Holmes and Sherman (1982) on Ground Squirrels
KeywordsGenetic Relatedness Ground Squirrel Inclusive Fitness Unrelated Female Arctic Ground Squirrel
Phenotype matching refers to the ability to detect genetic relatedness based on phenotypic cues of the self or close kin.
In laboratory studies it was found that Belding’s ground squirrels (Spermophilus beldingi) are able to recognize kin with which they did not share natal burrows. Related female individuals, even if they were unfamiliar to each other, were less agonistic than unrelated individuals. Field studies also showed that littermate full-sisters treat each other differently than maternal half-sisters. This suggests that both rearing environment and relatedness have crucial contribution to nepotistic behavior in ground squirrels. Similar results with other rodent species imply that learning and recognition of cues of probable genetic relatedness, known as phenotype matching, might be a mechanism which influences social interactions.
Mechanisms of Kin Recognition
First, spatial cues (i.e., co-residence) can inform individuals about relatedness.
Second, early association is a somewhat better heuristic for the estimation of kinship. For species which disperse after the juvenile period and, therefore, may easily find themselves in the proximity of nonrelated conspecifics, co-residence is an uncertain cue of genetic closeness.
Third, as a theoretical possibility, it has been proposed that recognition alleles could serve the recognition of related individuals. This allele should be expressed phenotypically, recognized by others and it is expected to increase the likelihood of preferential treatment of the individuals with that cue.
Fourth, if there is a correlation between the similarity of phenotypic traits and the amount of shared genes, phenotype matching can provide individuals with the necessary information about relatedness. During the juvenile period they can learn either the cues (e.g., odors) of their littermates and other co-residing conspecifics (other-referent phenotype matching), or that of their own (self-referent phenotype matching), and later use these as a recognition template to assess genetic relatedness to unfamiliar individuals.
Ground Squirrels as Model Animals
Holmes and Sherman (1982) used Belding’s ground squirrels (Spermophilus beldingi) and Arctic ground squirrels (S. parryii) as model animals to test whether phenotype matching is used for kin recognition in these species. They cross-fostered preweaned pups in a laboratory environment and tested the behavior of related and familiar individuals and related and unfamiliar individuals in pairs. It turned out that ground squirrels which were reared together treat each other as siblings, that is, they are not more agonistic than sibling pairs. Besides, female siblings reared apart showed less aggressiveness than unrelated female pairs. Field observations of Belding’s ground squirrels revealed also females’ ability to discriminate between full-sisters and maternal half-sisters, despite they shared the natal burrow with both sibling types. They are more cooperative and less agonistic with full-sisters than with half-sisters – an impressive demonstration of the inclusive fitness theory. Hence, it was suggested, shared environment shape prosocial behavior and so does genetic relatedness.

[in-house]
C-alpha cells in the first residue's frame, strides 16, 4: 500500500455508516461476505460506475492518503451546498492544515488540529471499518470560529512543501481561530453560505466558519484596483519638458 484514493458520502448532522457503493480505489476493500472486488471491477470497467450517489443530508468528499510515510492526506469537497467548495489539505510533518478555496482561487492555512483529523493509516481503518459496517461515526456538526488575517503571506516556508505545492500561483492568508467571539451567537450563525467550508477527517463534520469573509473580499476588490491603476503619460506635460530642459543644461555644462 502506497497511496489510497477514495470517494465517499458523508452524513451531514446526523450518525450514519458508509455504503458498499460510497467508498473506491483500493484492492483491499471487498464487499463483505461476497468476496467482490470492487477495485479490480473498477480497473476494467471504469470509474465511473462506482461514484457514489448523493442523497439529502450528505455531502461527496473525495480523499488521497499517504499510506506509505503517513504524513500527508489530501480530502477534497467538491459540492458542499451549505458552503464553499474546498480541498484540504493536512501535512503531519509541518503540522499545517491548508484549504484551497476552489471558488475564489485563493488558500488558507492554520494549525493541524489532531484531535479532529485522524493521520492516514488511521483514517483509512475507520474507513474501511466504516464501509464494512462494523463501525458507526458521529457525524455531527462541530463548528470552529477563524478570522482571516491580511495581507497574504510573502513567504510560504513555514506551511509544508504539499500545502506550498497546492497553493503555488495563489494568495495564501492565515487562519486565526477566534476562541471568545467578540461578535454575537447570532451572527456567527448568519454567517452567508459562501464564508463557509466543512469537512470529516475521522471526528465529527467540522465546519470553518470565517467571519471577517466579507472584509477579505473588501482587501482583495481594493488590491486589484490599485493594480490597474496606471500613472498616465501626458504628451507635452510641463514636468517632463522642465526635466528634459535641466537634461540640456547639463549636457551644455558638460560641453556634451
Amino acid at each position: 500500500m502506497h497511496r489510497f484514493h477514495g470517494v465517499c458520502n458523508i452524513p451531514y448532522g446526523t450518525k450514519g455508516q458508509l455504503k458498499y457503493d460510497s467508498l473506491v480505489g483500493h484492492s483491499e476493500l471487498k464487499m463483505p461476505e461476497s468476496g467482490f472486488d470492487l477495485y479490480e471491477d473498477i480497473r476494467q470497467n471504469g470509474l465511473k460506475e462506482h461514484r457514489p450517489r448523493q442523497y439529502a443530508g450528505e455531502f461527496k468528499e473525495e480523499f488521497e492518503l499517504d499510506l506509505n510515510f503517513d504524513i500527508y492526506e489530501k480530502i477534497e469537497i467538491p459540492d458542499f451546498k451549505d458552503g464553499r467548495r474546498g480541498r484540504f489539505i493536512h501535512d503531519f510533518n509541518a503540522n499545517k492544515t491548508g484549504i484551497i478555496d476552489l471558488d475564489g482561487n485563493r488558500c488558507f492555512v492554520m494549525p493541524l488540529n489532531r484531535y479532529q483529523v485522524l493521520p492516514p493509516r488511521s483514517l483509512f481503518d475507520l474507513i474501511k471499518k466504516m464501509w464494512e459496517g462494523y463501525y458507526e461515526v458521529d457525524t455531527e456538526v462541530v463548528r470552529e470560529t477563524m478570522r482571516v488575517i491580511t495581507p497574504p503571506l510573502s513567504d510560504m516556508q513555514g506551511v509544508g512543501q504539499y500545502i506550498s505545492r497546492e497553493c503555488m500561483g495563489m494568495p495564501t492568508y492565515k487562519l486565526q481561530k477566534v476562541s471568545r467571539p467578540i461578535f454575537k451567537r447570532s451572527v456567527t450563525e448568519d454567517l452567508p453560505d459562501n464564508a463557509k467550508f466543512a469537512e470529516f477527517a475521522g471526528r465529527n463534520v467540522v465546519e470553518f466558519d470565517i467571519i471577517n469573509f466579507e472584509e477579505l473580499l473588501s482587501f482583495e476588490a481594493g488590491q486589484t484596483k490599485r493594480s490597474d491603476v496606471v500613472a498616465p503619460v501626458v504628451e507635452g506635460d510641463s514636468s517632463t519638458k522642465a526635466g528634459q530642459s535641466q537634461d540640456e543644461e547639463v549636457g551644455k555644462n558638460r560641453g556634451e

In subsequent experiments, the role of phenotype matching in kin recognition was studied further. It was shown that females of S. beldingi treat paternal half-sisters differently than unrelated females (Holmes 1986a). In this case, as these siblings were reared apart, familiarity could not contribute to the biased behavior. When female ground squirrels were cross-fostered and reared in a mixed group of related and unrelated littermates, paired arena tests confirmed that both shared natal environment and relatedness affects the frequency of agonistic acts (Holmes 1986b). On the one hand, when females encountered unrelated females, the level of aggression was modest. Note that due to cross-fostering they were mutually the sisters of each other’s littermates. This shows that exposure to a certain phenotype in the natal burrow is used later as a template to which other individuals are compared (Holmes 1984). In this case, information about phenotypic cues of nonrelated littermates is used to recognize kin of that littermates (other-referent phenotype matching). On the other hand, unfamiliar sisters are recognized and preferred as well, even in case the pup does not share its natal environment with any relatives, preventing the use of phenotypic cues other than her own (self-referent phenotype matching).
The ability to recognize kin, and to prefer them over conspecifics who are genetically not related, has been observed in many taxa, including insects and mammals. It has been suggested that this bias was selected for during evolution and might be best explained by the theory of inclusive fitness. Several mechanisms have been put forward to account for kin recognition, most notably phenotype matching. In their influential paper, Holmes and Sherman (1982) provided evidence that ground squirrel pups (Spermophilus sp.) learn phenotypic cues of both their littermates and their own, to which unfamiliar individuals are compared at later encounters. Though theoretically both sexes might use this ability the discriminate between conspecifics with different degrees of relatedness, biased behavior is limited to female–female interactions. This suggests that kin-recognition is used in these rodent species as a means of nepotism, rather than that of optimal mate choice.
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